Published 2022-04-07

This post is also available in Swedish

Tough tests on shell jackets in wind tunnels and material labs

Textiles that are slowly torn apart, soaked and aged with dirt and UV light. In a material testing lab in the Sports Tech Research Centre at Mid Sweden University, Mistra Sport & Outdoors is subjecting new and used shell jackets to tough tests. The aim is to see how functionality changes over time in order to boost the second-hand market.

Tear and tensile strength. Waterproofing and water-repellency properties. Breathability and degree of wear and abrasion. Louisa Swenne, doctoral student at the Sports Tech Research Centre and within Mistra Sport & Outdoors on the theme of , is leading the work on the shell jackets. She started her doctoral studentship in the spring of 2021 by mapping the market for second-hand sports and outdoor recreation products – platforms, companies’ circular initiatives and consumers’ attitudes to these initiatives.

Louisa Swenne, doctoral student at the Sports Tech Research Centre and Mistra Sport & Outdoors.

“The mapping showed that the functionality of the second-hand products was interesting. At present, they are mainly judged visually; in the best case scenario the consumer can also touch and feel the product,” Louisa Swenne says. “But it is difficult for a consumer to know the condition of a used product. This hatched an idea of measuring functionality and developing a method for assessing the functionality of second-hand products that both sellers and buyers can use.”

Sport and outdoor recreation products can be divided up into textiles (clothes), semi-textiles (such as tents and rucksacks) and hard products (such as ice hockey sticks, golf clubs and portable stoves). The project started by focusing on the textile products with a goal of subsequently continuing with the other product categories. Shell jackets were chosen for the current tests as they are technically advanced garments with many functions and they have a high second-hand value.

“We saw that there were many knowledge gaps to fill concerning this type of product. Shell jackets consist of several layers of fabric that are laminated with a membrane in between. It’s a fun but difficult garment to work with. It’s also a controversial garment as there is a discrepancy between what the companies expect of the consumer and how the consumer uses the garment regarding areas of use, washing and other maintenance.”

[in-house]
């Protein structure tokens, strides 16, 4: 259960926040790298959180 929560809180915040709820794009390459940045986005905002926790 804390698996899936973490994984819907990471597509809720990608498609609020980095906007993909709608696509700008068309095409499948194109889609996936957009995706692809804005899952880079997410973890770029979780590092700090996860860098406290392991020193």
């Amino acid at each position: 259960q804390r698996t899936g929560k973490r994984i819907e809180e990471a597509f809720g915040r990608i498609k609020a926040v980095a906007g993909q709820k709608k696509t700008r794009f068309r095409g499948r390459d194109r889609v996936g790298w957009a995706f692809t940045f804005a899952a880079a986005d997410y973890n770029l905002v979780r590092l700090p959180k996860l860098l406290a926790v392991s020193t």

“We’re piecing together a puzzle”

Louisa Swenne and her colleague Kajsa Nilsson prepare samples.

Louisa Swenne and her colleagues test both new and used shell jackets. Seven outdoor companies have contributed new jackets for the tests, including Patagonia and Fjällräven, which are partners in Mistra Sport & Outdoors. The second-hand garments have been bought in as well as collected via friends and colleagues.

The new products are aged manually using various methods to see how their functionality changes over time. They are compared with the used jackets that have been exposed to natural wear and abrasion to see whether the ageing method corresponds to reality. Here, the user data on the second-hand garments is important.

“The work on the new and used jackets is taking place in parallel; we’re piecing together a puzzle,” Swenne explains. “We have a vision of developing a standardised method, a type of ocular inspection, which can be used to assess how much functionality ‘remains in the garment’, for example, to say that this jacket has retained 70 per cent of its original functionality. But we have realised there is a long way to go before we achieve that. Meanwhile, the work on the ageing method that we are now developing is important and new in the sector. The outdoor sector works extensively with product development, but mainly focusing on the initial capabilities of the product and evaluations using field tests. There is no standardised method for assessing a product’s capabilities over time.”

The fabric’s tear strength is analysed in the material testing lab at the Sports Tech Research Centre.

Swenne says that in shell jackets it has emerged that the fabric is the most critical element, not the zip as perhaps many people might think. The idea is that the method that will be developed in future will be applicable to other types of products. The most obvious products are tents and rucksacks which also consist of technically advanced fabrics with similar properties to the fabric of shell jackets.

“The goal is that our research will be useful in practice to increase the demand for second-hand garments as the expectations of the product can be more easily stated, but also to increase companies’ willingness to invest in these products through the right measures for mending and repairs.”

Read more about the material tests and watch a film about the work on the Mistra Sport & Outdoors website.